Vincenzo Nibali’s lawyer says he is hopeful that French police will identify the spectator whose camera strap got caught up in the Bahrain-Merida rider’s handlebars on Alpe d’Huez during this year’s Tour de France will be identified and brought to justice.
The incident on Stage 12 led to the Italian, winner of the yellow jersey in 2014, abandoning the race before the following stage after it was discovered that he had fractured a vertebra as a result of the crash.
L’Equipe reports that Nibali, accompanied by his lawyer Fausto Malucchi, has now met with Gendarmes investigating the incident. The meeting, said to have lasted three hours, took place in Modane, just across the border from Italy in France’s Savoie department.
The meeting came about after Nibali filed a formal complaint with the French authorities against “unknown persons” following the incident, the aftermath of which also meant that he was not at peak fitness for the UCI Road World Championships, one of his big goals for the 2018 season.
Afterwards, Malucchi said that he had been “impressed by the way the investigation is being conducted, right down to the most minute detail.”
He believes that the offending spectator can be quickly identified, and the case resolved, and also highlighted the difference between the management of crowds the Tour de France with that of the Giro d’Italia, where he pointed out that on the Zoncolan, for example, organisers use a chain of volunteers to hold back the fans in the closing kilometres of the climb.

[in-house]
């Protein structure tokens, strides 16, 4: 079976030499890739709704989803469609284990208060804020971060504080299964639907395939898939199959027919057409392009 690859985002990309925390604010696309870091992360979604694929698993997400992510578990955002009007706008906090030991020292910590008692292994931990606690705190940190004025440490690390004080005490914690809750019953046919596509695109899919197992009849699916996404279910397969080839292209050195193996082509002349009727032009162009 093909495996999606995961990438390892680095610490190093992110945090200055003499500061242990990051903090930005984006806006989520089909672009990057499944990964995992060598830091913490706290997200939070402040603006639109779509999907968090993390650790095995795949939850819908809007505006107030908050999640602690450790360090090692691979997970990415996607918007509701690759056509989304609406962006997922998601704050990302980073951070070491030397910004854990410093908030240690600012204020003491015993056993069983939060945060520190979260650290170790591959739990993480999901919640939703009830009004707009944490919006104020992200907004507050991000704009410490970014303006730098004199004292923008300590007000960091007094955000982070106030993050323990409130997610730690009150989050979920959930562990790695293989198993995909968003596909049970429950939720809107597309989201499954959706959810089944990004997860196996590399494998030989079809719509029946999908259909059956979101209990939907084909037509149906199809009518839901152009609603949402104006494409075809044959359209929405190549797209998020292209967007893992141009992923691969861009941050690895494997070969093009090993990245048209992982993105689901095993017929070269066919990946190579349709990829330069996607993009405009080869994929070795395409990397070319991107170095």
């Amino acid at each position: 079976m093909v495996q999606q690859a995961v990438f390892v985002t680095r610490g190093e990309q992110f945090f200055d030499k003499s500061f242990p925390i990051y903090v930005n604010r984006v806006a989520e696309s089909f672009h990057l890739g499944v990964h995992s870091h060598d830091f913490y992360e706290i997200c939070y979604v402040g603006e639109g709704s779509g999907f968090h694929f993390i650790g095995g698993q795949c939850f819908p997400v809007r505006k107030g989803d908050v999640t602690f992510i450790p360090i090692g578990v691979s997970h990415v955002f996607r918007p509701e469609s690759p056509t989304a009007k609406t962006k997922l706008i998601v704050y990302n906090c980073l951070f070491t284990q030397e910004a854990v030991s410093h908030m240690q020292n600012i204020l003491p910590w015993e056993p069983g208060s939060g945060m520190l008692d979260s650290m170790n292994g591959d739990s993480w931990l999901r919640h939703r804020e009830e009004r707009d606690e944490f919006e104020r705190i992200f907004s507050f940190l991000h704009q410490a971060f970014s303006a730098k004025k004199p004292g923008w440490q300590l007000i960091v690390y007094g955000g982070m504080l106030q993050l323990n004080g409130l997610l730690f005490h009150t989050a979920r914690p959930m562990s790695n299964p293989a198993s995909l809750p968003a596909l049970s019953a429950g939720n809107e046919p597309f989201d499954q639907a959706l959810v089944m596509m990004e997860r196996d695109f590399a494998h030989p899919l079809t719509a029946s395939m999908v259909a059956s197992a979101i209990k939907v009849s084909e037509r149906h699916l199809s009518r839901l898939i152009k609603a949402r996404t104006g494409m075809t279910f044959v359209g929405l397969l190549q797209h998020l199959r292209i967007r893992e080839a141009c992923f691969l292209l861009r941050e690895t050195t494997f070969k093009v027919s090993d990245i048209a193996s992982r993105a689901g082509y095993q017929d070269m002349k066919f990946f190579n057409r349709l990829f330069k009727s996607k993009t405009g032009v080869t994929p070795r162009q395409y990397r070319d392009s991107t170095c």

Away from racing, in recent days Nibali, nicknamed the Shark of the Straits (of Messina, his home city) has also been channelling his inner swordfish, undertaking a spot of fencing.
His tutor? Valentina Vezzali. The name may mean nothing to British ears outside fencing circles, but she has something in common with track cycling greats Sir Chris Hoy and Jason Kenny – six Olympic gold medals.
See how he got on in this video from La Gazzetta dello Sport.
Last week, Nibali was in the UK, attending the travel trade show WTM London at ExCeL – and having won two Monuments in the shape of Milan-San Remo and il Lombardia, is this a hint at a future tilt at a third?
Born in Scotland, Simon moved to London aged seven and now lives in the Oxfordshire Cotswolds with his miniature schnauzer, Elodie. He fell in love with cycling one Saturday morning in 1994 while living in Italy when Milan-San Remo went past his front door. A daily cycle commuter in London back before riding to work started to boom, he's been news editor at road.cc since 2009. Handily for work, he speaks French and Italian. He doesn't get to ride his Colnago as often as he'd like, and freely admits he's much more adept at cooking than fettling with bikes.